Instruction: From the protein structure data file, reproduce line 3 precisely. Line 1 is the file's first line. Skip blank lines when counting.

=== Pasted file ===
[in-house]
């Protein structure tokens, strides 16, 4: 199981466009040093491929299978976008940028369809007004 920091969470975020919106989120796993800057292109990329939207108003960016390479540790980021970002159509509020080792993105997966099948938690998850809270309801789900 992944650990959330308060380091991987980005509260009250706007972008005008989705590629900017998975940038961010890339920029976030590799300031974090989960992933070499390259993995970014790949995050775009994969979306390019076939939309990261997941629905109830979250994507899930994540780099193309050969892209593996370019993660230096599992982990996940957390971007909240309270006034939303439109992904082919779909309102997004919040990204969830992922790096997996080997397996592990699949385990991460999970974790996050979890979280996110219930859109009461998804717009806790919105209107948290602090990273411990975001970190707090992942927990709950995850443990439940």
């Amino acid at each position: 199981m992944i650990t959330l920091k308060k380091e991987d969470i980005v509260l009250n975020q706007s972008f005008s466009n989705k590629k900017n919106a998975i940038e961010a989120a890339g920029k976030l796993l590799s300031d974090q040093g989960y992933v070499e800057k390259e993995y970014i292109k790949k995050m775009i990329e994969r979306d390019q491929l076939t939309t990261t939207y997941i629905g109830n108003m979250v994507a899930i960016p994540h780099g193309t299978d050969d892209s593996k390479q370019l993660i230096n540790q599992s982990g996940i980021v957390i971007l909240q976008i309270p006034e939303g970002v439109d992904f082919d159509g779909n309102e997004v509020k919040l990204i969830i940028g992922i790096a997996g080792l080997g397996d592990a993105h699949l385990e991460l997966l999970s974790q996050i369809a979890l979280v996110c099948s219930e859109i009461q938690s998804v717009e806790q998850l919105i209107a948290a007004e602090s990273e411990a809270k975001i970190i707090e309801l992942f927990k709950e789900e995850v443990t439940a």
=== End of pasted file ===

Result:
């Amino acid at each position: 199981m992944i650990t959330l920091k308060k380091e991987d969470i980005v509260l009250n975020q706007s972008f005008s466009n989705k590629k900017n919106a998975i940038e961010a989120a890339g920029k976030l796993l590799s300031d974090q040093g989960y992933v070499e800057k390259e993995y970014i292109k790949k995050m775009i990329e994969r979306d390019q491929l076939t939309t990261t939207y997941i629905g109830n108003m979250v994507a899930i960016p994540h780099g193309t299978d050969d892209s593996k390479q370019l993660i230096n540790q599992s982990g996940i980021v957390i971007l909240q976008i309270p006034e939303g970002v439109d992904f082919d159509g779909n309102e997004v509020k919040l990204i969830i940028g992922i790096a997996g080792l080997g397996d592990a993105h699949l385990e991460l997966l999970s974790q996050i369809a979890l979280v996110c099948s219930e859109i009461q938690s998804v717009e806790q998850l919105i209107a948290a007004e602090s990273e411990a809270k975001i970190i707090e309801l992942f927990k709950e789900e995850v443990t439940a």